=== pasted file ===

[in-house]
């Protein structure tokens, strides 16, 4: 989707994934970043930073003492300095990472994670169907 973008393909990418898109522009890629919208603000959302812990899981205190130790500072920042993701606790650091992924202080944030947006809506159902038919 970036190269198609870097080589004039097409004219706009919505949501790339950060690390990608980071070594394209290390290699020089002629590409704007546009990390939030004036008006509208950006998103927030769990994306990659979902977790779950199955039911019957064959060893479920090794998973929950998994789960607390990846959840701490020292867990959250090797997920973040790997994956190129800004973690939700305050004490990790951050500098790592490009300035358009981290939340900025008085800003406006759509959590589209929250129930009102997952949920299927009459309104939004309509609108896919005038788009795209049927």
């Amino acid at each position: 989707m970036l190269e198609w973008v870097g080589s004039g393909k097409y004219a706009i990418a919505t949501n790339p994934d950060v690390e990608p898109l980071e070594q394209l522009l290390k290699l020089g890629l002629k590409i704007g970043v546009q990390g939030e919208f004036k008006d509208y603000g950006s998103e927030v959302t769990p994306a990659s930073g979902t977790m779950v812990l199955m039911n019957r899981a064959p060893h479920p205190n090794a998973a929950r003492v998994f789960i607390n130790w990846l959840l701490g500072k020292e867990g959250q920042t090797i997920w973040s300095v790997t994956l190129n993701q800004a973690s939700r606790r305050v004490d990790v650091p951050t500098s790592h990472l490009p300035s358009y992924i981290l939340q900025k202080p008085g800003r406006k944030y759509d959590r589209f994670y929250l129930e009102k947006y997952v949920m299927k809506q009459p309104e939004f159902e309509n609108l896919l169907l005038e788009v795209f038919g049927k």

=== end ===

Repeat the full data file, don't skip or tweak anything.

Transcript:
[in-house]
């Protein structure tokens, strides 16, 4: 989707994934970043930073003492300095990472994670169907 973008393909990418898109522009890629919208603000959302812990899981205190130790500072920042993701606790650091992924202080944030947006809506159902038919 970036190269198609870097080589004039097409004219706009919505949501790339950060690390990608980071070594394209290390290699020089002629590409704007546009990390939030004036008006509208950006998103927030769990994306990659979902977790779950199955039911019957064959060893479920090794998973929950998994789960607390990846959840701490020292867990959250090797997920973040790997994956190129800004973690939700305050004490990790951050500098790592490009300035358009981290939340900025008085800003406006759509959590589209929250129930009102997952949920299927009459309104939004309509609108896919005038788009795209049927």
């Amino acid at each position: 989707m970036l190269e198609w973008v870097g080589s004039g393909k097409y004219a706009i990418a919505t949501n790339p994934d950060v690390e990608p898109l980071e070594q394209l522009l290390k290699l020089g890629l002629k590409i704007g970043v546009q990390g939030e919208f004036k008006d509208y603000g950006s998103e927030v959302t769990p994306a990659s930073g979902t977790m779950v812990l199955m039911n019957r899981a064959p060893h479920p205190n090794a998973a929950r003492v998994f789960i607390n130790w990846l959840l701490g500072k020292e867990g959250q920042t090797i997920w973040s300095v790997t994956l190129n993701q800004a973690s939700r606790r305050v004490d990790v650091p951050t500098s790592h990472l490009p300035s358009y992924i981290l939340q900025k202080p008085g800003r406006k944030y759509d959590r589209f994670y929250l129930e009102k947006y997952v949920m299927k809506q009459p309104e939004f159902e309509n609108l896919l169907l005038e788009v795209f038919g049927k």